“There was and still is a strong spirit and camaraderie which the council can preserve but only if they want to.
“If they force the teams to move to Cowdenbeath I can’t see it continuing and that is very sad.”
Roller hockey was also the starting point for a number of ice hockey players, including Josh Scoon.
The Kirkcaldy born Fife Flyers’ skater is just one of a number of youngsters who came up through the ranks of roller hockey before making the transition to ice.
The winger has come out in defence of roller hockey in the town and said his progression was largely down to his involvement in roller hockey from a young age, when he played at Scottish and GB level.
“I am angered by the potential threat to the future roller hockey in Kirkcaldy,” he said.
“I’ve been involved in it since I was six years old up until fairly recently, so it was a big shock to hear that the clubs have been ousted from the hall because of a mistake over the floor in the first place.
“Roller hockey is a sport that doesn’t get the recognition or funding it deserves, so to effectively take away one of the few venues in Fife that they are still using at present is a big hurt to the sport.
“Asking parents to travel the additional distance to wherever the nearest venue is might end people’s involvement in the sport, and their possible chance of playing hockey before it’s even begun.”
And the 26-year-old paid tribute to those involved in the campaign for its survival.
“Roller hockey is where I learned most of my skills long before I started playing ice hockey from the age of 12, so I owe the sport a great deal.
“It’s a different sport, being played in a more confined space. It is especially good for your stick handling and the movement of the puck so it is invaluable for youngsters wanting to progress.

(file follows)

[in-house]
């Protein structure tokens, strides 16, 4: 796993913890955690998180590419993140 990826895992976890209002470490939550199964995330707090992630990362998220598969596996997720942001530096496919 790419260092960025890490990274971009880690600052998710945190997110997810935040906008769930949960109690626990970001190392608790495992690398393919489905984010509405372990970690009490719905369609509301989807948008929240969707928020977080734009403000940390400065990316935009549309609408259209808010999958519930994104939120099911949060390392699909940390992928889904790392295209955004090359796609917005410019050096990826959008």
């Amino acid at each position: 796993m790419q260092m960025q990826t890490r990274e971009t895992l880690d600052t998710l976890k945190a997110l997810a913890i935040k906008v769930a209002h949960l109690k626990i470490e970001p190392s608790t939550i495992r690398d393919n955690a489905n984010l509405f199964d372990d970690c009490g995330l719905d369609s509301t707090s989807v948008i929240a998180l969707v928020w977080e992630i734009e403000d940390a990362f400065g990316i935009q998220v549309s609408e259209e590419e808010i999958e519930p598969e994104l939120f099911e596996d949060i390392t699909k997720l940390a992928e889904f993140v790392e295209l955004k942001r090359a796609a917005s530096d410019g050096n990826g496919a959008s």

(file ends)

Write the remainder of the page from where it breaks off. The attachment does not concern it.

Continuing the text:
“All I can say to those fighting this latest situation is don’t give up.
“Hopefully the council will get it sorted out soon in some shape or form and there will continue to be a platform for kids to keep on enjoying their hockey, which is the most important thing.
“Who knows, some of these youngsters could make a career out of hockey in the future.”
His thoughts were echoed by Craig Gibson, a former Scotland roller hockey goalkeeper.
Still playing more than 15 years after he first got into roller hockey, Craig said it’s vital the sport is allowed to continue in Kirkcaldy.
“I’m one of those very kids who got involved and here I am still playing and enjoying the sport to this day.
“The council needs to take a long hard look at itself and what it is doing to what was, and could once again, be a very popular sport.
“If only the council would work with those involved in the sport they would see the benefits that could be provided for many youngsters in this town and beyond.
“I’m one of many over the years who are testament to that.”
He added: “There is a lot of anger over this mess, I just hope we can find a way to get through it.
“It would be a travesty if the sport was left to falter.”